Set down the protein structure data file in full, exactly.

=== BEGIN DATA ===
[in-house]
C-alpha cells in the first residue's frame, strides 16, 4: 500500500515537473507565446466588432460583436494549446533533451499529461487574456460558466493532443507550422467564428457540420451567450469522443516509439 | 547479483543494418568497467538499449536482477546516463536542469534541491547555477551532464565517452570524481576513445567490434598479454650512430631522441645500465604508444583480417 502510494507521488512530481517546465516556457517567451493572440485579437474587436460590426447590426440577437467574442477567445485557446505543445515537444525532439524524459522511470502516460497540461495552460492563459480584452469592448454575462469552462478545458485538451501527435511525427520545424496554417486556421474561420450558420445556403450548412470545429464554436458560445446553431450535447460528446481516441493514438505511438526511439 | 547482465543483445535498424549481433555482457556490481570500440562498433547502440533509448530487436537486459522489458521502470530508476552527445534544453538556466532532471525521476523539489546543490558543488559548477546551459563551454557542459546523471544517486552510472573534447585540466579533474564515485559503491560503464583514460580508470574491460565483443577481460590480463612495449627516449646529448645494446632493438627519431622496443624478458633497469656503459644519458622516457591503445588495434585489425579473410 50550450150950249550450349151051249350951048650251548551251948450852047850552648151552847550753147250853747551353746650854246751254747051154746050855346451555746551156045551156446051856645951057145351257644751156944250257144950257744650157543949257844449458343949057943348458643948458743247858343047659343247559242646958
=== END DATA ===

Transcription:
[in-house]
C-alpha cells in the first residue's frame, strides 16, 4: 500500500515537473507565446466588432460583436494549446533533451499529461487574456460558466493532443507550422467564428457540420451567450469522443516509439 | 547479483543494418568497467538499449536482477546516463536542469534541491547555477551532464565517452570524481576513445567490434598479454650512430631522441645500465604508444583480417 502510494507521488512530481517546465516556457517567451493572440485579437474587436460590426447590426440577437467574442477567445485557446505543445515537444525532439524524459522511470502516460497540461495552460492563459480584452469592448454575462469552462478545458485538451501527435511525427520545424496554417486556421474561420450558420445556403450548412470545429464554436458560445446553431450535447460528446481516441493514438505511438526511439 | 547482465543483445535498424549481433555482457556490481570500440562498433547502440533509448530487436537486459522489458521502470530508476552527445534544453538556466532532471525521476523539489546543490558543488559548477546551459563551454557542459546523471544517486552510472573534447585540466579533474564515485559503491560503464583514460580508470574491460565483443577481460590480463612495449627516449646529448645494446632493438627519431622496443624478458633497469656503459644519458622516457591503445588495434585489425579473410 50550450150950249550450349151051249350951048650251548551251948450852047850552648151552847550753147250853747551353746650854246751254747051154746050855346451555746551156045551156446051856645951057145351257644751156944250257144950257744650157543949257844449458343949057943348458643948458743247858343047659343247559242646958